How much water is used to produce the jeans we wear? Under what kind of conditions do seamstresses or cotton farmers have to work? And who really pays the price when a T-shirt only costs 5 euros? Even before the outbreak of the coronavirus, more and more consumers – especially from generations Y and Z – were recognising the importance of environmental and social aspects. And now that the pandemic is challenging established structures, the general shift towards more conscious consumption could intensify even further. In the relationship between brands and customers, trust, responsibility and transparency are becoming even more important.
The topics of sustainability and fairness in the fashion industry are anything but new, of course. During the past few years, it seemed like more or less every brand was launching at least one sustainable capsule collection. But major brands are often hesitant about making fundamental changes to their business models – after all, many of them have been profiting from fast fashion for decades now. And rigid structures make it even harder to implement new approaches. Young companies, on the other hand, are often born from a wish to change something and with a vision of more sustainability and innovation. From the outset, they have embedded these values into their philosophy, business model and organisation – thereby laying important foundations for a dynamic way of doing business in the future.
Just like at Dawn Denim: the desire to make a change in the fashion industry is what drives the Cologne-based label, as demonstrated by their focus on renewable raw materials, recycled materials and fair working conditions. And to make their own production chain transparent, they have their own factory in Vietnam: “We can work differently with the people there,” explained designer Ines Rust at the January 2020 edition of Neonyt. “We share the same vision and decide everything together.” The denim label’s philosophy also includes repairing clothing and explaining to customers how to care for their products properly. Embrace your flaws: since this year the Neonyt exhibitor has also been working with artists to repurpose jeans with small manufacturing defects. Using embroidery, patches and more, they are transformed into one-off works of art.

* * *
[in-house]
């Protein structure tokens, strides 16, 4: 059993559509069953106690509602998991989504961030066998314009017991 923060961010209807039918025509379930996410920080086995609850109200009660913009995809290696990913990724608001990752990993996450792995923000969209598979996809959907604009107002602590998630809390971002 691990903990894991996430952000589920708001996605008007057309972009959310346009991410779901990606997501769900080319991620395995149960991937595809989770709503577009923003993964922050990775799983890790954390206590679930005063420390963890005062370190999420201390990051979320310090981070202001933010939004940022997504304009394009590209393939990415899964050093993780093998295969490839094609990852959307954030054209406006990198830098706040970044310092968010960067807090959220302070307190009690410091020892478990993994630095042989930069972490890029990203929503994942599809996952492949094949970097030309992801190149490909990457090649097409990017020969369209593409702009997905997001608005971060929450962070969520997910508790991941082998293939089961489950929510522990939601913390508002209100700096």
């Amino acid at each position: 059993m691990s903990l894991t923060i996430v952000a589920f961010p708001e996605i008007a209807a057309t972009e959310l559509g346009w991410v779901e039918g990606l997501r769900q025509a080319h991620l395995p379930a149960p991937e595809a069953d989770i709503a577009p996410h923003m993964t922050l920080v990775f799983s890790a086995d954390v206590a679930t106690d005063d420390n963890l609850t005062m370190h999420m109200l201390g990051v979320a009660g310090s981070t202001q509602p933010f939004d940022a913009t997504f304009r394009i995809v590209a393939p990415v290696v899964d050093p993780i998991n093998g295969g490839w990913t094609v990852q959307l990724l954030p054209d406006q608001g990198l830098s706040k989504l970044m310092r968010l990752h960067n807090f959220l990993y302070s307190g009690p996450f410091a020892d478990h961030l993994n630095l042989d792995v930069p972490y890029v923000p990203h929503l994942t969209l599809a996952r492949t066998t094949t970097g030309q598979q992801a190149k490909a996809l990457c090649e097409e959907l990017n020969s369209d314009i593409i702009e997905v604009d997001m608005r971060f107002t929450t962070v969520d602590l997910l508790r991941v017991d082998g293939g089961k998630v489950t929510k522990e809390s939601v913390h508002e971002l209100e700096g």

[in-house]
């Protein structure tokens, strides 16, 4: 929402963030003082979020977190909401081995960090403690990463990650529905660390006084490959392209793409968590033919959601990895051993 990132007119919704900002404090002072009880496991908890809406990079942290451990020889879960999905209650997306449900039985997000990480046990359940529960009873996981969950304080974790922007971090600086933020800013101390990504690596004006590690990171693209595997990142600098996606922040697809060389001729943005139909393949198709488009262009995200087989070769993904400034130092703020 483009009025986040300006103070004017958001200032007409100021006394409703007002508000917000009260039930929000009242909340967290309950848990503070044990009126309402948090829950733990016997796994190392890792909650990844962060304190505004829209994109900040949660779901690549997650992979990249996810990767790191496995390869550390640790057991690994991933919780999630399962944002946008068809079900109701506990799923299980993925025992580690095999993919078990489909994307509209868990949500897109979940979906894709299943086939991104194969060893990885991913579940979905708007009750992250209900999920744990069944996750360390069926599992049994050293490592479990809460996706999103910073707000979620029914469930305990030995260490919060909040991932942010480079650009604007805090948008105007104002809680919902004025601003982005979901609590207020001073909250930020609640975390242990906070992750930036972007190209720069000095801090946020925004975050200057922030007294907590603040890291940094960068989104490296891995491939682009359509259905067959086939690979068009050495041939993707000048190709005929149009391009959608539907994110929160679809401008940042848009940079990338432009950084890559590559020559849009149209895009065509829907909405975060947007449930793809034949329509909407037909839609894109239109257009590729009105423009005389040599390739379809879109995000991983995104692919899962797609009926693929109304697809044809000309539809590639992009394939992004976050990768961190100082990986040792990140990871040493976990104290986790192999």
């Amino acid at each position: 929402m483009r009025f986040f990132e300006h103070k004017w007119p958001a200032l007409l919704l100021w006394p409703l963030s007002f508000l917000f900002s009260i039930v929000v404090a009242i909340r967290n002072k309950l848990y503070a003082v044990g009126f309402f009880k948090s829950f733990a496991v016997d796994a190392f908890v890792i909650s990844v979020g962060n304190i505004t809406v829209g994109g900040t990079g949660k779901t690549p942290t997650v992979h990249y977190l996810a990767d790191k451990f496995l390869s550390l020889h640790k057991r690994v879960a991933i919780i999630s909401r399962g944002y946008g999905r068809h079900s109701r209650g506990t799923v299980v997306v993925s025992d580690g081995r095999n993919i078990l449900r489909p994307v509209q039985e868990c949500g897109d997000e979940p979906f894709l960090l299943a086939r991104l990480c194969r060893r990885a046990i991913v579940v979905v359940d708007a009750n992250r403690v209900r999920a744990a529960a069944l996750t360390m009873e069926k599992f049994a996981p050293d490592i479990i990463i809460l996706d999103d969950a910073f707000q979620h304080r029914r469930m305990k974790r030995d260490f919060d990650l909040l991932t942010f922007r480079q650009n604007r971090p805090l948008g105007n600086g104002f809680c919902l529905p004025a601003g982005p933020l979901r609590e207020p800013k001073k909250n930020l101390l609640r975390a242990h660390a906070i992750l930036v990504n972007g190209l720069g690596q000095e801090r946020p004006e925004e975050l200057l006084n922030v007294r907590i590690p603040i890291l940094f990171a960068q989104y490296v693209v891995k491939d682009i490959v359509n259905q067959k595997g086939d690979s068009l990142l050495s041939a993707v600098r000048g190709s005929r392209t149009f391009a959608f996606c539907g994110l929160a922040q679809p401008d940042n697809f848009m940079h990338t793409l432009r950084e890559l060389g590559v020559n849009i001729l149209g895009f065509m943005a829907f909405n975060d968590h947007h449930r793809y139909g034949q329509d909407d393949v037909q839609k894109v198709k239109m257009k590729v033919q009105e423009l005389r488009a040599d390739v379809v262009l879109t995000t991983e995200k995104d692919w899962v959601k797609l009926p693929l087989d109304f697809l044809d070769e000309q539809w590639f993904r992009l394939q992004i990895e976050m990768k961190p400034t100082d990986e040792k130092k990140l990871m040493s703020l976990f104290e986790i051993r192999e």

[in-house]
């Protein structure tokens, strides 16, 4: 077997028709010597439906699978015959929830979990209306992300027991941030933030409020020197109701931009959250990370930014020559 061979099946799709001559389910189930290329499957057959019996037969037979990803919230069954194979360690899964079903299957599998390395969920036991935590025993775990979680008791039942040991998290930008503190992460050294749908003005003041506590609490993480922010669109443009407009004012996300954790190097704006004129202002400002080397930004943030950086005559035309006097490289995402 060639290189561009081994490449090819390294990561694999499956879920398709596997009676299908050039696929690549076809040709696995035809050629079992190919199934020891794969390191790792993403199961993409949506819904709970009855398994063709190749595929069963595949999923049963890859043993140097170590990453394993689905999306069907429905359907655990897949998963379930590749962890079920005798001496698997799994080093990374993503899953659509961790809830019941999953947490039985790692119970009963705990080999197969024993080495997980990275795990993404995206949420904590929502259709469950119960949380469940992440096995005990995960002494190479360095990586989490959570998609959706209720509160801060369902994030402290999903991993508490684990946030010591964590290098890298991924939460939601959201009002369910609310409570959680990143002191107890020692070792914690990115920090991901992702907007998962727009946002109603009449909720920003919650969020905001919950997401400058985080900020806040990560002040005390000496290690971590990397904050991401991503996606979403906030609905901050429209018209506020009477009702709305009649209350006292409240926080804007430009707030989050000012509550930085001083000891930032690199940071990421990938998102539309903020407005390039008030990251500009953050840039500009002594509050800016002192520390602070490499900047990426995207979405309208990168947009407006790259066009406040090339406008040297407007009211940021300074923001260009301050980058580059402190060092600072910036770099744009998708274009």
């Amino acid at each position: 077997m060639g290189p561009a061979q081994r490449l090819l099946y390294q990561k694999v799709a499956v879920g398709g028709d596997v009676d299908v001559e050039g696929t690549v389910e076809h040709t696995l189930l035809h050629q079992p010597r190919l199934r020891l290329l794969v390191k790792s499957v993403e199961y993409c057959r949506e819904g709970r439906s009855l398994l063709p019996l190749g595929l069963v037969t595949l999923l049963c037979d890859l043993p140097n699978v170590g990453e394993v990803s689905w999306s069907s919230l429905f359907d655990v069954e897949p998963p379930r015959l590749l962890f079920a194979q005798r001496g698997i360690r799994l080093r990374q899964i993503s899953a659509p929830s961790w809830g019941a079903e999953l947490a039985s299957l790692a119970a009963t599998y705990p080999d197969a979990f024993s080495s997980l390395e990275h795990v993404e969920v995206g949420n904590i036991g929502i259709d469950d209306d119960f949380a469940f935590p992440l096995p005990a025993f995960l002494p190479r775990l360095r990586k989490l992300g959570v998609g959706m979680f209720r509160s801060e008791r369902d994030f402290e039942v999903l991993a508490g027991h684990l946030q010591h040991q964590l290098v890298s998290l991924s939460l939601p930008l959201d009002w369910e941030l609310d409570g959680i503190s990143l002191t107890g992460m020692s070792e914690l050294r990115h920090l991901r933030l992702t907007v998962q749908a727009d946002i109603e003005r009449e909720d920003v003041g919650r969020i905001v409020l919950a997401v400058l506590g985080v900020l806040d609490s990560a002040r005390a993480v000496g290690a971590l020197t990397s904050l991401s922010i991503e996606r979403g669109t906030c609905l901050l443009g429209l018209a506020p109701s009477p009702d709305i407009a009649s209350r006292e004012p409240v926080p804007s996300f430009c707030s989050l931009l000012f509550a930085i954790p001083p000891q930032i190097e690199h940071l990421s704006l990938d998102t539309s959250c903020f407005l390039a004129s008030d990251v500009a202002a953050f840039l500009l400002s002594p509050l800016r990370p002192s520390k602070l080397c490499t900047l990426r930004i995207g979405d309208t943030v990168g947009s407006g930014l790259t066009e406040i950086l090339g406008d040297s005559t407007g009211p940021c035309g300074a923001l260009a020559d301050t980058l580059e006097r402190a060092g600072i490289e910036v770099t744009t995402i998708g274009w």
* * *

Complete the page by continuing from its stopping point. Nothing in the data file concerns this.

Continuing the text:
Promoting sustainable business models is a mission of the Fashion Council Germany (FCG). Together with Neonyt and Bikini Berlin, they launched the FCG German Sustain Concept in 2019 to support aspiring young talents with a focus on sustainable design. The artists and brands currently participating are Lara Krude, Oft, Phylyda and Working Title. Helping people to help themselves: the aim of the coaching programme made up of various stages is for the participants to successfully establish themselves on the market in the long term.
Examples like these show that the fashion industry is more than capable of doing things differently: responsibly, sustainably – and therefore successfully. The belief that a different way of doing business is possible and new company values can be embraced is a decisive factor for consumers – and can catapult the sustainable fashion business into the mainstream.
Find further information here:
Neonyt-Podcast: How to succeed as an independent fashion brand
Neonyt-IGTV: Dawn Denim
Photo: Neonyt, Sophie Brand
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